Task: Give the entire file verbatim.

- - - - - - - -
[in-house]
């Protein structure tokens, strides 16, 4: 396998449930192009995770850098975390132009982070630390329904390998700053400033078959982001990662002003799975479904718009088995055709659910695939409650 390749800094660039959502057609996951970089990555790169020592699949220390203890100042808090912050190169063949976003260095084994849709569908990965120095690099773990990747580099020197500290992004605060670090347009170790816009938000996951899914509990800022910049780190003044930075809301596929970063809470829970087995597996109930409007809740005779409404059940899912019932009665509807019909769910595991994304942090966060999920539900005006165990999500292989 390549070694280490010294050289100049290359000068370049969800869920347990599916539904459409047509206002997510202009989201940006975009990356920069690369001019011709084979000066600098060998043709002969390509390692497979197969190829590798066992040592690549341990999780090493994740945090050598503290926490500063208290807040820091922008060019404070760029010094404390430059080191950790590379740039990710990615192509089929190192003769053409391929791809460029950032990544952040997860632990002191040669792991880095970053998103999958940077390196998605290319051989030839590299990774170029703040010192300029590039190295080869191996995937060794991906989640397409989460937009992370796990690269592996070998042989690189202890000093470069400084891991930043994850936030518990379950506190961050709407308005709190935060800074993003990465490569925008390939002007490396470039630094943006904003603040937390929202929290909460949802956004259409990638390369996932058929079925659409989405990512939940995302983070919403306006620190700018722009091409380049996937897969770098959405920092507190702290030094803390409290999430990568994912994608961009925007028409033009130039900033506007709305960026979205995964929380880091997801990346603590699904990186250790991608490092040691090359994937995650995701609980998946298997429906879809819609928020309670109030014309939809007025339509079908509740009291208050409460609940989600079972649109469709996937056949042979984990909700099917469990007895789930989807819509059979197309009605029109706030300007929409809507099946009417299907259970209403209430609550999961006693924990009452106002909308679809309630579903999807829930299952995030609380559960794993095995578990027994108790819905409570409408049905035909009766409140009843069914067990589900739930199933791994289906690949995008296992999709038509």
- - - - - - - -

[in-house]
């Protein structure tokens, strides 16, 4: 396998449930192009995770850098975390132009982070630390329904390998700053400033078959982001990662002003799975479904718009088995055709659910695939409650 390749800094660039959502057609996951970089990555790169020592699949220390203890100042808090912050190169063949976003260095084994849709569908990965120095690099773990990747580099020197500290992004605060670090347009170790816009938000996951899914509990800022910049780190003044930075809301596929970063809470829970087995597996109930409007809740005779409404059940899912019932009665509807019909769910595991994304942090966060999920539900005006165990999500292989 390549070694280490010294050289100049290359000068370049969800869920347990599916539904459409047509206002997510202009989201940006975009990356920069690369001019011709084979000066600098060998043709002969390509390692497979197969190829590798066992040592690549341990999780090493994740945090050598503290926490500063208290807040820091922008060019404070760029010094404390430059080191950790590379740039990710990615192509089929190192003769053409391929791809460029950032990544952040997860632990002191040669792991880095970053998103999958940077390196998605290319051989030839590299990774170029703040010192300029590039190295080869191996995937060794991906989640397409989460937009992370796990690269592996070998042989690189202890000093470069400084891991930043994850936030518990379950506190961050709407308005709190935060800074993003990465490569925008390939002007490396470039630094943006904003603040937390929202929290909460949802956004259409990638390369996932058929079925659409989405990512939940995302983070919403306006620190700018722009091409380049996937897969770098959405920092507190702290030094803390409290999430990568994912994608961009925007028409033009130039900033506007709305960026979205995964929380880091997801990346603590699904990186250790991608490092040691090359994937995650995701609980998946298997429906879809819609928020309670109030014309939809007025339509079908509740009291208050409460609940989600079972649109469709996937056949042979984990909700099917469990007895789930989807819509059979197309009605029109706030300007929409809507099946009417299907259970209403209430609550999961006693924990009452106002909308679809309630579903999807829930299952995030609380559960794993095995578990027994108790819905409570409408049905035909009766409140009843069914067990589900739930199933791994289906690949995008296992999709038509």